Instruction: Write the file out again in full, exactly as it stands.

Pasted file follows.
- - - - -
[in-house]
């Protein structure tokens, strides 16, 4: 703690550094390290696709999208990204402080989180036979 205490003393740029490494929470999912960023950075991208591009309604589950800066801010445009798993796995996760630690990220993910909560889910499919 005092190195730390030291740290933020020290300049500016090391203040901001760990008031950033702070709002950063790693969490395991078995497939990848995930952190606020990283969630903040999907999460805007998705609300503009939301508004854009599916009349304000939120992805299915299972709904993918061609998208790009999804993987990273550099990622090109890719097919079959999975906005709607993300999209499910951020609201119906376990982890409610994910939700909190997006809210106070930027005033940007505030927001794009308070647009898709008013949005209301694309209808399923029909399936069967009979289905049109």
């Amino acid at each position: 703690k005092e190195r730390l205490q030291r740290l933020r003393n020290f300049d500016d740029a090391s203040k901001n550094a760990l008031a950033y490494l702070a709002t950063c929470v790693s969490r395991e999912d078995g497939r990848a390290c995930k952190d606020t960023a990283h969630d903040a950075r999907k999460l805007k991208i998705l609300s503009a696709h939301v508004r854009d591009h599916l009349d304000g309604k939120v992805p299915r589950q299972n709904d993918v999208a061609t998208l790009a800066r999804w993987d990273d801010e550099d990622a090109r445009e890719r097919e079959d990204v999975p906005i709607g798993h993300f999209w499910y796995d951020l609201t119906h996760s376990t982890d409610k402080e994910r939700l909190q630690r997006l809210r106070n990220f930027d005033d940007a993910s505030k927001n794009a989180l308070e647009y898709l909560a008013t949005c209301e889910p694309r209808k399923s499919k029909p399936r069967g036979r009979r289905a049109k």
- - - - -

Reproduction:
[in-house]
């Protein structure tokens, strides 16, 4: 703690550094390290696709999208990204402080989180036979 205490003393740029490494929470999912960023950075991208591009309604589950800066801010445009798993796995996760630690990220993910909560889910499919 005092190195730390030291740290933020020290300049500016090391203040901001760990008031950033702070709002950063790693969490395991078995497939990848995930952190606020990283969630903040999907999460805007998705609300503009939301508004854009599916009349304000939120992805299915299972709904993918061609998208790009999804993987990273550099990622090109890719097919079959999975906005709607993300999209499910951020609201119906376990982890409610994910939700909190997006809210106070930027005033940007505030927001794009308070647009898709008013949005209301694309209808399923029909399936069967009979289905049109």
């Amino acid at each position: 703690k005092e190195r730390l205490q030291r740290l933020r003393n020290f300049d500016d740029a090391s203040k901001n550094a760990l008031a950033y490494l702070a709002t950063c929470v790693s969490r395991e999912d078995g497939r990848a390290c995930k952190d606020t960023a990283h969630d903040a950075r999907k999460l805007k991208i998705l609300s503009a696709h939301v508004r854009d591009h599916l009349d304000g309604k939120v992805p299915r589950q299972n709904d993918v999208a061609t998208l790009a800066r999804w993987d990273d801010e550099d990622a090109r445009e890719r097919e079959d990204v999975p906005i709607g798993h993300f999209w499910y796995d951020l609201t119906h996760s376990t982890d409610k402080e994910r939700l909190q630690r997006l809210r106070n990220f930027d005033d940007a993910s505030k927001n794009a989180l308070e647009y898709l909560a008013t949005c209301e889910p694309r209808k399923s499919k029909p399936r069967g036979r009979r289905a049109k």